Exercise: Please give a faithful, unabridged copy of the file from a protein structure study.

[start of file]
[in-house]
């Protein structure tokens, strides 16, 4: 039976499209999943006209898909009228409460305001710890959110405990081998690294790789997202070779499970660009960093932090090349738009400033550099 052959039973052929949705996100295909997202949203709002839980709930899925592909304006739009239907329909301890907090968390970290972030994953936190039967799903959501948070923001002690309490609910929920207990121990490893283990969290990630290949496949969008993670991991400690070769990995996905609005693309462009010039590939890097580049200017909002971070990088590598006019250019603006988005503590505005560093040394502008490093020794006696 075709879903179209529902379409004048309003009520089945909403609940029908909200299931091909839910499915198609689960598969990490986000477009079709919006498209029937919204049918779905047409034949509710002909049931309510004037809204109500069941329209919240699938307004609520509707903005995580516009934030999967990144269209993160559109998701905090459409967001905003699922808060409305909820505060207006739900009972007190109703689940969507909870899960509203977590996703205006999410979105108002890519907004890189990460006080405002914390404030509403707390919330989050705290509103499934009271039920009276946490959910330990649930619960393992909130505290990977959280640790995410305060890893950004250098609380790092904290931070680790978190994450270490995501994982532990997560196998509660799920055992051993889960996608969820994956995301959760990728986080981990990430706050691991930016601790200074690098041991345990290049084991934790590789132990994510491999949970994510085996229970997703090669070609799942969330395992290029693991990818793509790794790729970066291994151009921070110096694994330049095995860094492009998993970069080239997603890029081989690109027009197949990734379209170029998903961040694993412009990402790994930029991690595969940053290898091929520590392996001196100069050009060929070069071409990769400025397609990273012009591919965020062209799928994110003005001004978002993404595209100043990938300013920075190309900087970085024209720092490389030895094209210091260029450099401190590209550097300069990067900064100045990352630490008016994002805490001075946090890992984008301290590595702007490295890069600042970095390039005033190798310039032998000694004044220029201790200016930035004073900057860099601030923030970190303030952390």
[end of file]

[in-house]
């Protein structure tokens, strides 16, 4: 039976499209999943006209898909009228409460305001710890959110405990081998690294790789997202070779499970660009960093932090090349738009400033550099 052959039973052929949705996100295909997202949203709002839980709930899925592909304006739009239907329909301890907090968390970290972030994953936190039967799903959501948070923001002690309490609910929920207990121990490893283990969290990630290949496949969008993670991991400690070769990995996905609005693309462009010039590939890097580049200017909002971070990088590598006019250019603006988005503590505005560093040394502008490093020794006696 075709879903179209529902379409004048309003009520089945909403609940029908909200299931091909839910499915198609689960598969990490986000477009079709919006498209029937919204049918779905047409034949509710002909049931309510004037809204109500069941329209919240699938307004609520509707903005995580516009934030999967990144269209993160559109998701905090459409967001905003699922808060409305909820505060207006739900009972007190109703689940969507909870899960509203977590996703205006999410979105108002890519907004890189990460006080405002914390404030509403707390919330989050705290509103499934009271039920009276946490959910330990649930619960393992909130505290990977959280640790995410305060890893950004250098609380790092904290931070680790978190994450270490995501994982532990997560196998509660799920055992051993889960996608969820994956995301959760990728986080981990990430706050691991930016601790200074690098041991345990290049084991934790590789132990994510491999949970994510085996229970997703090669070609799942969330395992290029693991990818793509790794790729970066291994151009921070110096694994330049095995860094492009998993970069080239997603890029081989690109027009197949990734379209170029998903961040694993412009990402790994930029991690595969940053290898091929520590392996001196100069050009060929070069071409990769400025397609990273012009591919965020062209799928994110003005001004978002993404595209100043990938300013920075190309900087970085024209720092490389030895094209210091260029450099401190590209550097300069990067900064100045990352630490008016994002805490001075946090890992984008301290590595702007490295890069600042970095390039005033190798310039032998000694004044220029201790200016930035004073900057860099601030923030970190303030952390």